• 25Ocean Process Analysis Lab, University of New Hampshire, Durham, New Hampshire, USA
  • 26National Oceanography Centre, Southampton, UK
  • 27Japan Meteorological Agency, Meteorological Research Institute, Tsukuba, Japan
  • 28Atmospheric and Oceanic Sciences, Princeton University, Princeton, New Jersey, USA
  • 29GEOMAR, Helmholtz Centre for Ocean Research, Kiel, Germany
  • 30Nagasaki Marine Observatory, Nagasaki, Japan
  • 31MARIANDA, Kiel, Germany
  • 32Environmental Earth Science, Hokkaido University, Hokkaido, Japan
  • 33Japan Agency for Marine-Earth Science and Technology, Yokosuka, Japan
  • 34Marine Division, Global Environment and Marine Department, Japan Meteorological Agency, Tokyo, Japan
  • 35National Institute for Environmental Studies, Tsukuba, Japan
  • 36Instituto de Investigaciones Marinas de Vigo, Consejo Superior de Investigaciones Científicas, Vigo, Spain
  • 37Cooperative Institute for Marine and Atmospheric Studies, Rosenstiel School for Marine and Atmospheric Science, University of Miami, Miami, Florida, USA
  • 38National Institute of Oceanography, Regional Centre, Visakhapatnam, India
  • 39Leibnitz Research Institute for Baltic Sea Research, Warnemünde, Germany
  • 40Marine Information Research Center, Japan Hydrographic Association, Tokyo, Japan
  • 41Lamont Doherty Earth Observatory, Palisades, New York, USA
  • 42International Ocean Carbon Coordination Project (IOCCP), Silver Spring, Maryland, USA
  • 43International Ocean Carbon Coordination Project (IOCCP), Institute of Oceanology of Polish Academy of Sciences, Sopot, Poland
  • 44Department of Oceanography, Dalhousie University, Halifax Nova Scotia, Canada
  • 45Antarctic Climate and Ecosystems Cooperative Research Centre, Hobart, Tasmania, Australia
  • 46Scripps Institution of Oceanography, La Jolla, California, USA
  • 47Institute of Ocean Sciences, Sidney, British Columbia, Canada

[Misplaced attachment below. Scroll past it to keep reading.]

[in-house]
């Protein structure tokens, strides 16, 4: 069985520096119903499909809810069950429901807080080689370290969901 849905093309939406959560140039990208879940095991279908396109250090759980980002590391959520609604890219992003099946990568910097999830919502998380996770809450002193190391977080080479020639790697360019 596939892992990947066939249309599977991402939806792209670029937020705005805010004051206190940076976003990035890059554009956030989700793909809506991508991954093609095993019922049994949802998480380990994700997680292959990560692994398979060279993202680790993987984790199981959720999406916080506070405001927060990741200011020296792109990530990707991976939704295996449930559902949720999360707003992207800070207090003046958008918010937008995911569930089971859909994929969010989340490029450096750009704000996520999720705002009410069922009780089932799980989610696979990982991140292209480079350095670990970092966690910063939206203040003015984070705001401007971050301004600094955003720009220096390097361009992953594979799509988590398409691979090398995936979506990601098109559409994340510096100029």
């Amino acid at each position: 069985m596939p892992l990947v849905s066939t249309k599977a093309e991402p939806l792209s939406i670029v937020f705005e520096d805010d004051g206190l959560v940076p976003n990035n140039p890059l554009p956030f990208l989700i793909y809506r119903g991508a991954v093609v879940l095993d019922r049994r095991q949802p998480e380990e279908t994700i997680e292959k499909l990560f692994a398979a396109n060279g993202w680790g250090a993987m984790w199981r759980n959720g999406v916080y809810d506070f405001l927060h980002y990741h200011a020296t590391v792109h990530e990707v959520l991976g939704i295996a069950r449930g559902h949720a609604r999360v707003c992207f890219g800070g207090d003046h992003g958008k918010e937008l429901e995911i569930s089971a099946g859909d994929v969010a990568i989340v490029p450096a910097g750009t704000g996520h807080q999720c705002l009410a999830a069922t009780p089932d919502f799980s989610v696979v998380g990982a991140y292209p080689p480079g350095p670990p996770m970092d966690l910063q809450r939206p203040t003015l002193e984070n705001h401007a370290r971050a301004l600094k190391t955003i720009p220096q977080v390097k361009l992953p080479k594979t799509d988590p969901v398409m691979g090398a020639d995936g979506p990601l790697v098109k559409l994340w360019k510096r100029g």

• *formerly at: Norwegian Institute for Water Research, Bergen, Norway
  • **formerly at: Plymouth Marine Laboratory, Plymouth, UK
  • ***formerly at: International Ocean Carbon Coordination Project (IOCCP), Intergovernmental Oceanographic Commission of UNESCO, Paris, France

Abstract. As a response to public demand for a well-documented, quality controlled, publically available, global surface ocean carbon dioxide (CO2) data set, the international marine carbon science community developed the Surface Ocean CO2 Atlas (SOCAT). The first SOCAT product is a collection of 6.3 million quality controlled surface CO2 data from the global oceans and coastal seas, spanning four decades (1968–2007). The SOCAT gridded data presented here is the second data product to come from the SOCAT project. Recognizing that some groups may have trouble working with millions of measurements, the SOCAT gridded product was generated to provide a robust, regularly spaced CO2 fugacity (fCO2) product with minimal spatial and temporal interpolation, which should be easier to work with for many applications. Gridded SOCAT is rich with information that has not been fully explored yet (e.g., regional differences in the seasonal cycles), but also contains biases and limitations that the user needs to recognize and address (e.g., local influences on values in some coastal regions).